But, as the saying goes in trophy hunting, the big ones look big, and this one was a warhorse. This gator displayed his veteran status, as well. He submerged before we got close enough to even think about picking up a rod. I helmed the trolling motor until we neared where he went down and sat back to wait for him to show himself, careful not to kick gear around the boat and create startling noises and vibrations.

Thirty minutes passed and nothing. Good ideas were fleeting, with little hunting time left. We decided to circle the lake in hopes of spotting any action, but the waves thwarted us.

As we started back to the ramp the wind mercifully eased. We noticed an abundance of dead shad floating on the surface. The evening before, a huge thunderstorm dumped several inches of rain on the area. The influx of cool rainwater sank to the bottom of the lake releasing decomposing vegetation that removed dissolved oxygen from the water. Unable to breathe, the fish suffocated. Shad are particularly vulnerable to this in the shallows. We noticed one runt gator on the surface enjoying this feast.

That’s when I noticed our Man back in the cove where he had given us the slip the day before. He was surrounded by dead shad.

This time he allowed us to get fairly close before sounding just out of casting range. But unlike before, he surfaced quickly, hanging in that general area and not beating tail to shore. The shad buffet kept his attention fixed. His vulnerability was exposed.

This didn’t mean he was completely off his grind. The gator went back down as the anchor was lowered. We got a bead on where he was and prepared to wait him out, hearts absolutely racing. When he did resurface ten minutes later, he was off our port side and quickly sank after a quick breath. The gator wasn’t any closer to shore, but given any more time, it was a cinch he could make it there, no sweat. The decision was made to do a little prospecting with the snatch lines.

The gator betrayed no bubbles or other sign, but the snatch hooks were tossed with educated guesses. It was a long shot, but our only hope at this juncture. Time and opportunities were burning. Harris hung something on his third or fourth cast. Near a shoreline with cypress and oaks, it was a safe bet he’d hooked a large, waterlogged treetrunk. Indeed, it was coming up far too easy. We stood on the bow of the boat peering into the muddy water, hoping it was gator.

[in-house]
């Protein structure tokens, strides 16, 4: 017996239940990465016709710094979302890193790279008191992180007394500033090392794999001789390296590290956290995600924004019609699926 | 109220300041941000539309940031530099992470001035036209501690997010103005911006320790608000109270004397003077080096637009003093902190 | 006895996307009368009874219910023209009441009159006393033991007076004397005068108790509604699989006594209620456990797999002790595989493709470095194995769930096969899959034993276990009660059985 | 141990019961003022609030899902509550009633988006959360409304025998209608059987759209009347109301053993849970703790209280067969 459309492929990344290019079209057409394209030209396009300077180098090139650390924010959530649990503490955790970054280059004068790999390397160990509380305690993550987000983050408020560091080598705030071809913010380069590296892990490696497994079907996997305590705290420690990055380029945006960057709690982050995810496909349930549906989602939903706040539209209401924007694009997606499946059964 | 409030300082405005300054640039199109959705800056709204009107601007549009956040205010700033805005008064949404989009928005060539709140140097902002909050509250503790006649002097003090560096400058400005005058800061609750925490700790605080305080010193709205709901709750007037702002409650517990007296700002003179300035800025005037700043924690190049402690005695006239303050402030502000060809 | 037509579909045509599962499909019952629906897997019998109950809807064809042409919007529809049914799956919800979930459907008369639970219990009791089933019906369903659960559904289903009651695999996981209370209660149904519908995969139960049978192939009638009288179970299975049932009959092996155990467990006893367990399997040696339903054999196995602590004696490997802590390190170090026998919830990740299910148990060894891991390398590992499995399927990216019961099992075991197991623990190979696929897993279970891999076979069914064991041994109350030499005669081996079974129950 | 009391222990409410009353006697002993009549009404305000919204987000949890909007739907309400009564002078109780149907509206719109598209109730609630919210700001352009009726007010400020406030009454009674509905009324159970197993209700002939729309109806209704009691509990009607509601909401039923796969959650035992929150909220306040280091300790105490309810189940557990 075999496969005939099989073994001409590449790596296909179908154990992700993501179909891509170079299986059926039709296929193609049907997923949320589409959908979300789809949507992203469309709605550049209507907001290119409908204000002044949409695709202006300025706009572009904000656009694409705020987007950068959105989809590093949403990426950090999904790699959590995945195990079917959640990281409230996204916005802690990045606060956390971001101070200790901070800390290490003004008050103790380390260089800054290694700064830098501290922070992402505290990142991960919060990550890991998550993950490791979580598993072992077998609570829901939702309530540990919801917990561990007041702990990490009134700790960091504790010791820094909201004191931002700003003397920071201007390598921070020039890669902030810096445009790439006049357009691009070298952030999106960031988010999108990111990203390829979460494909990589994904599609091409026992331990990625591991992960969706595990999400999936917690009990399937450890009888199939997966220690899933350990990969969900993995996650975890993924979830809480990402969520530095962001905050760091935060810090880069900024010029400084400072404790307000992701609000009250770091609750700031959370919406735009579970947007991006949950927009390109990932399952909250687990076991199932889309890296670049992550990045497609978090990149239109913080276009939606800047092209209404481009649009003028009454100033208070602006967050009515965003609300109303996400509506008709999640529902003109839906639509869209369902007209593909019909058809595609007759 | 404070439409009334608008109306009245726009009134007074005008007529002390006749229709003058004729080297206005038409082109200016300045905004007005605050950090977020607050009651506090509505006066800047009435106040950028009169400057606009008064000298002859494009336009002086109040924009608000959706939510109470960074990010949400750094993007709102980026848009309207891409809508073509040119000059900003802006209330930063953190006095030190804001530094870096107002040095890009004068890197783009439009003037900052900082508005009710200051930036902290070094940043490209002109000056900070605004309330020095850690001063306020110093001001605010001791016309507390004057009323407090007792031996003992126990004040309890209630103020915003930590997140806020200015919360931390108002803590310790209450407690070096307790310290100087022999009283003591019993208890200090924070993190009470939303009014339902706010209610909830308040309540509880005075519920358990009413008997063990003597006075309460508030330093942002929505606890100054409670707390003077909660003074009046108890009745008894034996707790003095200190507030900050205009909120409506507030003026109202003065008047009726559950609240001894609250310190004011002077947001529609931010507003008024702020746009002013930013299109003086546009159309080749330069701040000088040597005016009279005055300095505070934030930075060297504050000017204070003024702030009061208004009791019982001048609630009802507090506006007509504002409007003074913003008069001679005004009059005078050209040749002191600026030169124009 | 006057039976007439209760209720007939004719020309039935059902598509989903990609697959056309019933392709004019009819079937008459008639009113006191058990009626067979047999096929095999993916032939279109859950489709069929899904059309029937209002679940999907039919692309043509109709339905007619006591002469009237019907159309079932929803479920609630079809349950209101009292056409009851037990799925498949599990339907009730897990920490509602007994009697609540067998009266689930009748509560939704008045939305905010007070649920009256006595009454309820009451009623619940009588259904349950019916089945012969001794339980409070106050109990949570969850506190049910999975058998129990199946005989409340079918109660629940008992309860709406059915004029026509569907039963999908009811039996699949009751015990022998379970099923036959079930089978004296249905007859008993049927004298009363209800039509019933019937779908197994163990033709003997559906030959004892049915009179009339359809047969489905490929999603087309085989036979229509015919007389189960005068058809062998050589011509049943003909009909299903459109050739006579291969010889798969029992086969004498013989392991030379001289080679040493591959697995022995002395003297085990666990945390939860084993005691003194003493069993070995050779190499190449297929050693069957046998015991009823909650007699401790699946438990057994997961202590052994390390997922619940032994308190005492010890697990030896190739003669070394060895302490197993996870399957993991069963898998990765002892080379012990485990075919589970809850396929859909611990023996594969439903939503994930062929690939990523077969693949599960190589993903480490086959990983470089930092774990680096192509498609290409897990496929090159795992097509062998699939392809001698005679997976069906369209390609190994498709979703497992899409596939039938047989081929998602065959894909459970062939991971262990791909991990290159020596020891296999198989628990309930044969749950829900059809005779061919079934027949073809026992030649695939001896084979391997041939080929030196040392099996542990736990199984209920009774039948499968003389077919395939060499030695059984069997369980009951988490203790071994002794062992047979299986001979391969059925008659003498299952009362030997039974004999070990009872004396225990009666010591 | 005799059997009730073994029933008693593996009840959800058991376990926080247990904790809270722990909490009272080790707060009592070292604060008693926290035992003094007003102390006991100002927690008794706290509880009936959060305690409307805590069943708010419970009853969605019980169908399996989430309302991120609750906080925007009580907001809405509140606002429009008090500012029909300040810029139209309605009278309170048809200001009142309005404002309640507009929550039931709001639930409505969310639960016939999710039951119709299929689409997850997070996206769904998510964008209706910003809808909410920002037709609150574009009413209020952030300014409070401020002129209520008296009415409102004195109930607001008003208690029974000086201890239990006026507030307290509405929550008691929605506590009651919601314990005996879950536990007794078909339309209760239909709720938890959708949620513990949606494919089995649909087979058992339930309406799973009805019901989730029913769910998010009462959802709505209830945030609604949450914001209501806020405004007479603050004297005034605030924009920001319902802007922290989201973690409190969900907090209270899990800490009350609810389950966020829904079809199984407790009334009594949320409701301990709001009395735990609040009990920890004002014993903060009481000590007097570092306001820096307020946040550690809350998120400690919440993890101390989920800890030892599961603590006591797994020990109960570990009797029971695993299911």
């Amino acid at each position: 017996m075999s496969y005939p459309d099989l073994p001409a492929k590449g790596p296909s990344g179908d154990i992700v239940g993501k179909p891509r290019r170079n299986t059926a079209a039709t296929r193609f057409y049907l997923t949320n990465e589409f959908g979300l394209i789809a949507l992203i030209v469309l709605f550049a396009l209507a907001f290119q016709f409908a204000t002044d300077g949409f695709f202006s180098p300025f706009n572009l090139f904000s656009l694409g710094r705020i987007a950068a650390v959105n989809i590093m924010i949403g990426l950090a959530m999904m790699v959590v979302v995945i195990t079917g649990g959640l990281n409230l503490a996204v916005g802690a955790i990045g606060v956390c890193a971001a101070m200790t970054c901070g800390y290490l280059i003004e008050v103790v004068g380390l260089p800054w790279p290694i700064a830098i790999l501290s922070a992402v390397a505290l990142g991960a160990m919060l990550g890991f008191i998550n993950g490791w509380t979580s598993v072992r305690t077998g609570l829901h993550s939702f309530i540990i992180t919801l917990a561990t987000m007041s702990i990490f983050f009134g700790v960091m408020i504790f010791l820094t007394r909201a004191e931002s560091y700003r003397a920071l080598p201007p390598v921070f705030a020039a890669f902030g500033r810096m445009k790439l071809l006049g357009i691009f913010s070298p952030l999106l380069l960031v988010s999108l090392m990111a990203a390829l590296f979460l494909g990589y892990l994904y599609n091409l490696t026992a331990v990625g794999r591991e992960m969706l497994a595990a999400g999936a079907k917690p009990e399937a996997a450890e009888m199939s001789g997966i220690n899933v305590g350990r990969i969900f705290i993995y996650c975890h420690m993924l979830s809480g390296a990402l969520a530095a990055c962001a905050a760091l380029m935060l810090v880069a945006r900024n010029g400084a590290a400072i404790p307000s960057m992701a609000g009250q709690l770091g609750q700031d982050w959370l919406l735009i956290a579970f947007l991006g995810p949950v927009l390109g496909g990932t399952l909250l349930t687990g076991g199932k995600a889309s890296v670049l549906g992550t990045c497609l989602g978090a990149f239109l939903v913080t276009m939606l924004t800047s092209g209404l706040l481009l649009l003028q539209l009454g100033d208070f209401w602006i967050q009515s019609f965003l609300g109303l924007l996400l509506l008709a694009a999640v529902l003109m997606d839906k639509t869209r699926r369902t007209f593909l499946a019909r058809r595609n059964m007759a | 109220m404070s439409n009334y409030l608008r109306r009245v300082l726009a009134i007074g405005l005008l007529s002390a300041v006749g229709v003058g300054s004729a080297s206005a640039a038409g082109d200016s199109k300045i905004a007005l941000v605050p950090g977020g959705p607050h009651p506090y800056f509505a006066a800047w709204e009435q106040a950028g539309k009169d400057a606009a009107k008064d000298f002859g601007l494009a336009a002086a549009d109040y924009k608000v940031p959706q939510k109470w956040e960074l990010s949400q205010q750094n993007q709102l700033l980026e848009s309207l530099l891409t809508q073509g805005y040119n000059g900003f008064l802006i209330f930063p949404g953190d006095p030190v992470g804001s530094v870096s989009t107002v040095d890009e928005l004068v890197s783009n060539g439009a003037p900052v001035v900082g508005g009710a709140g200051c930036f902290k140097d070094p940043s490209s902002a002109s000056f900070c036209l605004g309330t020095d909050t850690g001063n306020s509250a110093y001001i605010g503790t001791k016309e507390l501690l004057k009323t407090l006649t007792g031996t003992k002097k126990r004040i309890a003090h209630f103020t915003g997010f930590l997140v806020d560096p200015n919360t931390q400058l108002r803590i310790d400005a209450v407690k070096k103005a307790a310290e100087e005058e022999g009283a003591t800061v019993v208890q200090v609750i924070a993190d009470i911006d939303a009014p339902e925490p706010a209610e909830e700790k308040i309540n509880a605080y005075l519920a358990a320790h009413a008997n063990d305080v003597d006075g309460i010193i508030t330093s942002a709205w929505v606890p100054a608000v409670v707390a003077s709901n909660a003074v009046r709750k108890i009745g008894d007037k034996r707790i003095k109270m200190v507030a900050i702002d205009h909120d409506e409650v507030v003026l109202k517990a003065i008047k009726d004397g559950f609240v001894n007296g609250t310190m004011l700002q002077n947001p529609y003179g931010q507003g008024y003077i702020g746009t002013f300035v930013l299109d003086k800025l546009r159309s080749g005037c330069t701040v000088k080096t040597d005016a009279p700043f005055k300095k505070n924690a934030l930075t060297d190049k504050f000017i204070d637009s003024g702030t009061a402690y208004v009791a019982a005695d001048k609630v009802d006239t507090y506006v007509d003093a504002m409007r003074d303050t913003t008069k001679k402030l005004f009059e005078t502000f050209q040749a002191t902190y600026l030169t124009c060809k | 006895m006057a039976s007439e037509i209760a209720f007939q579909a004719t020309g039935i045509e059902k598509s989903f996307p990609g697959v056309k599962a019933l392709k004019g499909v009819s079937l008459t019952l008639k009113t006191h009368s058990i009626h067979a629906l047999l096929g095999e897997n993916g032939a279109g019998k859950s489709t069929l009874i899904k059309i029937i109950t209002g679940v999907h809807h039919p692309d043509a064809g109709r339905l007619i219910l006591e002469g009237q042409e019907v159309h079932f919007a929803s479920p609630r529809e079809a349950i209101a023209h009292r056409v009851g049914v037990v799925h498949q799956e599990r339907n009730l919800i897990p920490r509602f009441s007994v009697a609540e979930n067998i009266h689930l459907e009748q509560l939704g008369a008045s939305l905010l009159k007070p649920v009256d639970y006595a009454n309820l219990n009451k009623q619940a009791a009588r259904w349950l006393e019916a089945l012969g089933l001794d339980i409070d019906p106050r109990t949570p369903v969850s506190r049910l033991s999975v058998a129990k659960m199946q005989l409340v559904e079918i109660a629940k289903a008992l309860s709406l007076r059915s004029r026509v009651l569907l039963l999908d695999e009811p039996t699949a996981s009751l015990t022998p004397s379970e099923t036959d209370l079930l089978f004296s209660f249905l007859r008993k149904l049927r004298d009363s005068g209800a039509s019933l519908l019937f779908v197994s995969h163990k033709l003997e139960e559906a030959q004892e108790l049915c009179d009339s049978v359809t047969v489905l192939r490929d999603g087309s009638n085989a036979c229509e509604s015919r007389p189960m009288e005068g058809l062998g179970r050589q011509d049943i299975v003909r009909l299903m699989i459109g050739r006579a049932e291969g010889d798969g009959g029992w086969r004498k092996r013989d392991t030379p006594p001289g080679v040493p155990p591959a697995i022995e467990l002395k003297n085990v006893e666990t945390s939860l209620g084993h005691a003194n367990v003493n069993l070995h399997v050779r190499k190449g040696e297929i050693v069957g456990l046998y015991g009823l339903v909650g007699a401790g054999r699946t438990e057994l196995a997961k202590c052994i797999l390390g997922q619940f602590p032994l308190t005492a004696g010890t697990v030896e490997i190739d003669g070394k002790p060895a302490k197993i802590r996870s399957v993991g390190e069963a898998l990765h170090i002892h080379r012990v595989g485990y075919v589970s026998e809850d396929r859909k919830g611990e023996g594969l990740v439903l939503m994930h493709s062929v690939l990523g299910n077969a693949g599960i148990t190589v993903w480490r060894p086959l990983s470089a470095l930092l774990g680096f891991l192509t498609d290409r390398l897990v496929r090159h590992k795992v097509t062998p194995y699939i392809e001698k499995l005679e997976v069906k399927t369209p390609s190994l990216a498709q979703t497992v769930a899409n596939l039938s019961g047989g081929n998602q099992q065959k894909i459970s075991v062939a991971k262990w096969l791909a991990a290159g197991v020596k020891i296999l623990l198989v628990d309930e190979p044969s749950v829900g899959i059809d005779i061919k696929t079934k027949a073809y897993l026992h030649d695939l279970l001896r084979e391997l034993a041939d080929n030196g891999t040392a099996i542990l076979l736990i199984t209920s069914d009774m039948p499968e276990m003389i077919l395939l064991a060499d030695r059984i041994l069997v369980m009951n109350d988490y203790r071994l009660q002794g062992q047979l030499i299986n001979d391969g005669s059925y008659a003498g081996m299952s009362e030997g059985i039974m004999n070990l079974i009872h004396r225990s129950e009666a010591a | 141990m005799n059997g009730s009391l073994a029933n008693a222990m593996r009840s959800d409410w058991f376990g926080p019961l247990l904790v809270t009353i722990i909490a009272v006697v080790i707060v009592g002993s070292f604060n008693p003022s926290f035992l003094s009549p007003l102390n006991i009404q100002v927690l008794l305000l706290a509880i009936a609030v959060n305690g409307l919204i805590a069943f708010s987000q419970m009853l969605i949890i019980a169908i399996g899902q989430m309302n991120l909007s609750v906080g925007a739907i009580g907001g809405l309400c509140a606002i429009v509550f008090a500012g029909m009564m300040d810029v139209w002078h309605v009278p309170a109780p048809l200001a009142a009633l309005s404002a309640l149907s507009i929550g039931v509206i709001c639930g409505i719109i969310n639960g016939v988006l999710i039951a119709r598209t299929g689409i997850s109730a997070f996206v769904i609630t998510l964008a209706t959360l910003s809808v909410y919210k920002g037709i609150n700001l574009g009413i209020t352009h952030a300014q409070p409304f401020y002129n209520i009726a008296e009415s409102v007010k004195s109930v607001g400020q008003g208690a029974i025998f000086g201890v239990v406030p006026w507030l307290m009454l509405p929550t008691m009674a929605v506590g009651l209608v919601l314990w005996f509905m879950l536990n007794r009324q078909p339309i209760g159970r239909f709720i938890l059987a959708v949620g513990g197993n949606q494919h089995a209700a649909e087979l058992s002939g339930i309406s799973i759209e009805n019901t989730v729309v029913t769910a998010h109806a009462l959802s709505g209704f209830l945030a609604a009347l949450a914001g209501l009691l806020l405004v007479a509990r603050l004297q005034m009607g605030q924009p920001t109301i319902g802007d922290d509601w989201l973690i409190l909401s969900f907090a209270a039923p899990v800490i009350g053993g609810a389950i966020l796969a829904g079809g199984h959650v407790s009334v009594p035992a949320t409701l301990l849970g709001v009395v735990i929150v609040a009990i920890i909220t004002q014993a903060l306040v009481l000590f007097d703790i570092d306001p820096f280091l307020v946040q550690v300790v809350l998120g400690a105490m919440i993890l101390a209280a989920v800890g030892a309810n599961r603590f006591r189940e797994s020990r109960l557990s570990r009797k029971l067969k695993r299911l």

That warty head surfacing at our toes is a moment that cannot be forgotten. We all jumped back startled and scrambled to find gear with sharp points attached. Those yellow eyes, set so far apart, glanced up over us briefly before thrashing into a tug of war. I grabbed my new rod rigged with triple treble hooks and frantically tried to set another line to him as Harris tried to keep tension on the gator without snapping the line or rod. A gator that size would not be real impressed with one angler, and his thick skin could easily toss the hook. After several attempts – nearly fouling the original line more than once – I struck hide.

The old boy made several runs – not the high spirited streaks younger gators will do; just a constant freight train charge. A harpoon line was a necessity to try to gain control over him as our drags moaned, reluctantly giving up line. He could easily have pulled us into the debris around shore, or that powerful tail could rub through the braided with his scaly hide. I handed my rod off and prepared the harpoon. Finally, enough line was retrieved and a few pumps on the rods brought the gator towards the surface along the portside gunnel. I tried twice to sink the point into whatever leather I could hit but without success. Eventually, I drove the harpoon head in his massive tail, not the ideal spot, but it was what I could do.

I prepared another harpoon line when the gator rolled. The harpoon point and all hooks came loose and he was free. Harris immediately grabbed another rod and began pitching it at the gator, who realized he had an opportunity to reach safety but seemed discombobulated by the action. He whirled close to shore as I rushed to untangle the other lines. Finally, Harris – this hunt would have failed without him – hooked up.

Again, we couldn’t be sure it wasn’t a tree. Harris was unable to budge him. I went ahead and snagged whatever it was with another line and reeled. The line came tight and rod bent over to the water. Whatever it was wasn’t budging.